Trauma-focused CBT (TF-CBT) is recommended by NICE for adolescents with post-traumatic stress disorder (PTSD). Whilst caregiver involvement is recommended, no specific guidance on the nature of involvement is provided although it is important that involvement takes account of the nature of the trauma. This case report details how Dummett’s systemic CBT formulation was used to plan an intervention such that systemic sessions were included in TF-CBT treatment of an adolescent female with PTSD which arose following interpersonal trauma. Trauma symptoms, trauma cognitions and depressive symptoms were measured throughout, with trauma symptoms showing clinically significant change over the course of therapy. Clinical implications are considered regarding the applicability of systemic CBT formulation and the inclusion of systemic sessions within TF-CBT for adolescents whose traumas arose interpersonally.
Key learning aims
(1) To be able to incorporate systemic factors into a formulation of the maintenance of PTSD for adolescents using Dummett’s systemic cognitive behavioural formulation.
(2) To identify systemic interventions that may facilitate change in interactions between adolescents and parental figures and change in trauma appraisals.
Refugees and asylum seekers present with high levels of post-traumatic stress disorder (PTSD), whilst little research has been conducted to assess the effectiveness or acceptability of psychological interventions for this group. Imagery rescripting is effective in reducing distressing intrusive memories within a range of conditions. The current study evaluates this approach for the treatment of PTSD in refugees and asylum seekers within a UK NHS service.
To evaluate the clinical outcomes of using imagery rescripting for the treatment of PTSD in UK-based refugees and asylum seekers.
Ten adult service-users from an NHS specialist service with a primary diagnosis of PTSD were recruited as part of routine service delivery. A multiple baseline design was used with participants randomly allocated to a baseline varying from 5 to 9 weeks. A baseline wait-period was followed by up to five sessions of psychoeducation and treatment preparation, in turn followed by up to 10 sessions of imagery rescripting. The Post-traumatic Symptom Scale (PSS) and Physical Health Questionnaire-9 (PHQ-9) were collected every week during baseline, at end of treatment and weekly for 5 weeks after treatment, and again at 12-week follow-up. Data were analysed with mixed regression.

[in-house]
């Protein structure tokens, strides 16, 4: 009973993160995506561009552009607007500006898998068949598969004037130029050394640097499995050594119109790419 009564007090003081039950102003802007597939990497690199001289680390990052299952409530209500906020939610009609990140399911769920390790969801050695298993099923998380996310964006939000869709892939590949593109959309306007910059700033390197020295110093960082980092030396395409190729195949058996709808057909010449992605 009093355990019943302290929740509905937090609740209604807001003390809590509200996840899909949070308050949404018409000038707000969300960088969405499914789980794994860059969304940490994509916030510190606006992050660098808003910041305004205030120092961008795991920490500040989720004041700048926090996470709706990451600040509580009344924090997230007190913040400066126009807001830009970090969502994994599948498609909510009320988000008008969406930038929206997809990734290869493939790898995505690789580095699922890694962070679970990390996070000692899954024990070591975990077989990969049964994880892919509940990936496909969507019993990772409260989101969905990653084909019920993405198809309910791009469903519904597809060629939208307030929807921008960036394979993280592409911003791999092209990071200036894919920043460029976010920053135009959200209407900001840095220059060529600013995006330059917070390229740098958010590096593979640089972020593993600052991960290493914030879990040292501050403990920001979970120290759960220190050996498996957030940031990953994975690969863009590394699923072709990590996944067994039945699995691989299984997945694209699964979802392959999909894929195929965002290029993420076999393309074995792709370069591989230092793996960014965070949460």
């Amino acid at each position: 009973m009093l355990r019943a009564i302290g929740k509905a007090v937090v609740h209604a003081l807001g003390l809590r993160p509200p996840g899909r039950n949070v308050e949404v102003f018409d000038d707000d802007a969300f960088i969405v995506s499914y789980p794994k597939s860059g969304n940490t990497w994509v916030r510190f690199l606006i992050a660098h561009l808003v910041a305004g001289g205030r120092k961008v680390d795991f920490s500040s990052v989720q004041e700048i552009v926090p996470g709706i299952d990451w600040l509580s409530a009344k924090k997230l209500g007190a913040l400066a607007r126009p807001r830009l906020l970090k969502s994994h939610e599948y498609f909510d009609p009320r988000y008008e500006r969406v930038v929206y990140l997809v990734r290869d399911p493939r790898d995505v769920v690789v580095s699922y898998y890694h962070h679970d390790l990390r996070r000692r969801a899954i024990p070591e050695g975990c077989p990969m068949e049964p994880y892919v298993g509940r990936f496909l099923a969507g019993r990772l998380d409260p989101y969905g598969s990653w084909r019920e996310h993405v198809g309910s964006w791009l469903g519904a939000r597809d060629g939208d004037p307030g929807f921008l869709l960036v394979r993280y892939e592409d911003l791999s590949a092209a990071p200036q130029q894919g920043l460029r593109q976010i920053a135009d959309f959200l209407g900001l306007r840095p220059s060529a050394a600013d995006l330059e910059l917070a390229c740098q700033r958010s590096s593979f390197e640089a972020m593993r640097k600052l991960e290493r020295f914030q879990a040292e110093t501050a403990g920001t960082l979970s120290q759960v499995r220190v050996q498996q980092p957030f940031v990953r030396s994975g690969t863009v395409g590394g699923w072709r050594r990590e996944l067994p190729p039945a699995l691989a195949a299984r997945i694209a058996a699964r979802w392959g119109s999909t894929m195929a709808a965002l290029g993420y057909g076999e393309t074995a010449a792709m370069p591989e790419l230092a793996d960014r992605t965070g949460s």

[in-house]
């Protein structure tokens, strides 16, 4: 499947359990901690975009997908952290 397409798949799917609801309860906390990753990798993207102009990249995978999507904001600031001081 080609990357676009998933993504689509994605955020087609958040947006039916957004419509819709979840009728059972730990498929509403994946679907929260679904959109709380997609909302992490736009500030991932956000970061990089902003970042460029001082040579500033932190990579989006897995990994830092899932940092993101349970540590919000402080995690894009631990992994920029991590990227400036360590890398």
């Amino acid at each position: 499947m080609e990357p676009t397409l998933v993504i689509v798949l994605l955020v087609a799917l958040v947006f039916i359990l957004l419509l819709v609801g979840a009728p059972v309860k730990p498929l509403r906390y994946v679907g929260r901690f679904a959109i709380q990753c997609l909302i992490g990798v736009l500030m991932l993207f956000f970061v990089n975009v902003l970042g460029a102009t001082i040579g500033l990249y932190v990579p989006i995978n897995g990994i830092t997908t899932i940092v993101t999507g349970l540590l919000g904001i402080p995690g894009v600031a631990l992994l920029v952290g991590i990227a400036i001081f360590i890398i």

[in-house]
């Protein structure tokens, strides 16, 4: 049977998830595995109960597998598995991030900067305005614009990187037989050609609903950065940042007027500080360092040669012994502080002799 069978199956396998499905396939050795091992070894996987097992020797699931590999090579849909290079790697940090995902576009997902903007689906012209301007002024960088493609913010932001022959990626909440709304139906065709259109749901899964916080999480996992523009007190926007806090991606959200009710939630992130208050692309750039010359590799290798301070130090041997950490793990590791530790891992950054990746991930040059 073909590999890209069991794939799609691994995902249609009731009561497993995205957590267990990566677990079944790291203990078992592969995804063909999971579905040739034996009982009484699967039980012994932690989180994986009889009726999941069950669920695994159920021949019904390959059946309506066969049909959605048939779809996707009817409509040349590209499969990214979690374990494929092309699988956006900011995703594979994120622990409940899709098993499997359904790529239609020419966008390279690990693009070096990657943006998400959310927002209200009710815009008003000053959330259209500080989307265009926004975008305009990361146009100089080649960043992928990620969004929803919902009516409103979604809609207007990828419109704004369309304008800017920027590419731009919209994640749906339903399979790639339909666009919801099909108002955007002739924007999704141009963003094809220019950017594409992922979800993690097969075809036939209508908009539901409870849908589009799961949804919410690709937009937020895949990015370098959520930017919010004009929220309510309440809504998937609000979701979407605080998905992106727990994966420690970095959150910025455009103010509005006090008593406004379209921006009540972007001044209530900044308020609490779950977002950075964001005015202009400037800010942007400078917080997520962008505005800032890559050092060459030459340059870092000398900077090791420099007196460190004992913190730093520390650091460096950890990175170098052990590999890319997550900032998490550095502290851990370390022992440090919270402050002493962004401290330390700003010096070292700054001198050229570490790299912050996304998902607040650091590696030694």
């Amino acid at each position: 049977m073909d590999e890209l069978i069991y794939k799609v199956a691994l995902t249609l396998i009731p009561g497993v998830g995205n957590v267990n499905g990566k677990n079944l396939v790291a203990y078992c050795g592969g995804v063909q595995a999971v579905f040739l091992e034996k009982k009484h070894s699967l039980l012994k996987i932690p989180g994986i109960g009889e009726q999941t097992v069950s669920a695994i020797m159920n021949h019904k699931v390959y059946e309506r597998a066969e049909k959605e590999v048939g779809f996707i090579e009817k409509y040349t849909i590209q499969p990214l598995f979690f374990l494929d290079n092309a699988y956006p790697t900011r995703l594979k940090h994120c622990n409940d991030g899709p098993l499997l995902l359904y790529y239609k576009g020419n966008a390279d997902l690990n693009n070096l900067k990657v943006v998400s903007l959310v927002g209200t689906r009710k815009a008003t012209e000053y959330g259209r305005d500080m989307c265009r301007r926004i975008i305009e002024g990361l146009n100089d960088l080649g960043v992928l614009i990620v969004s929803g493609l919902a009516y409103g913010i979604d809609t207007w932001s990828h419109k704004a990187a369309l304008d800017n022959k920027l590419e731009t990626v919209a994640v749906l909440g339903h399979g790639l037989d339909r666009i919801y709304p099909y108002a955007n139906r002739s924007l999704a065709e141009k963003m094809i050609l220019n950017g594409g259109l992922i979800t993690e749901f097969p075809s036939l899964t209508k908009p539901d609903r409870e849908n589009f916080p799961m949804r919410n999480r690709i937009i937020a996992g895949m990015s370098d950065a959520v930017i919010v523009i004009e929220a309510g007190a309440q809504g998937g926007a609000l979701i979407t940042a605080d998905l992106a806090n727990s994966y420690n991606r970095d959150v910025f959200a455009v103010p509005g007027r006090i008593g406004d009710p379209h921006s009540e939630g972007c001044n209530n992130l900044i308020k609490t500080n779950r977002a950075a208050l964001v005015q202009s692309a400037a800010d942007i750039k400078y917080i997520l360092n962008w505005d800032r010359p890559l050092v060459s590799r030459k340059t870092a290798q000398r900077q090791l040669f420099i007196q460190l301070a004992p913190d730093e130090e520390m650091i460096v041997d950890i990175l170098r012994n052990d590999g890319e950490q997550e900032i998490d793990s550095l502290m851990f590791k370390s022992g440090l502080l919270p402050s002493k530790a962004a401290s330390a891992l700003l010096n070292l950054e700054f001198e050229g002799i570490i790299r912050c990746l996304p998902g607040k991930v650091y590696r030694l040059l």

Results indicate a significant improvement both in PTSD symptoms and mood, and that this was attributable to the imagery rescripting phase of the intervention, and not the passage of time or non-specific therapy factors.
Evidence indicates imagery rescripting to be a safe and effective treatment choice for PTSD in refugees and asylum seekers.
Much of the research on posttraumatic stress disorder (PTSD) and alcohol use disorder (AUD) has been conducted in high-income countries (HICs). However, PTSD and AUD commonly co-occur (PTSD + AUD) are both associated with high global burden of disease, and disproportionately impact those in low- and middle-income countries (LMICs). This narrative review attempts to synthesize the research on prevalence, impact, etiological models, and treatment of PTSD + AUD drawing from research conducted in HICs and discussing the research that has been conducted to date in LMICs. The review also discusses overall limitations in the field, including a lack of research on PTSD + AUD outside of HICs, issues with measurement of key constructs, and limitations in sampling strategies across comorbidity studies. Future directions are discussed, including a need for rigorous research studies conducted in LMICs that focus on both etiological mechanisms and on treatment approaches.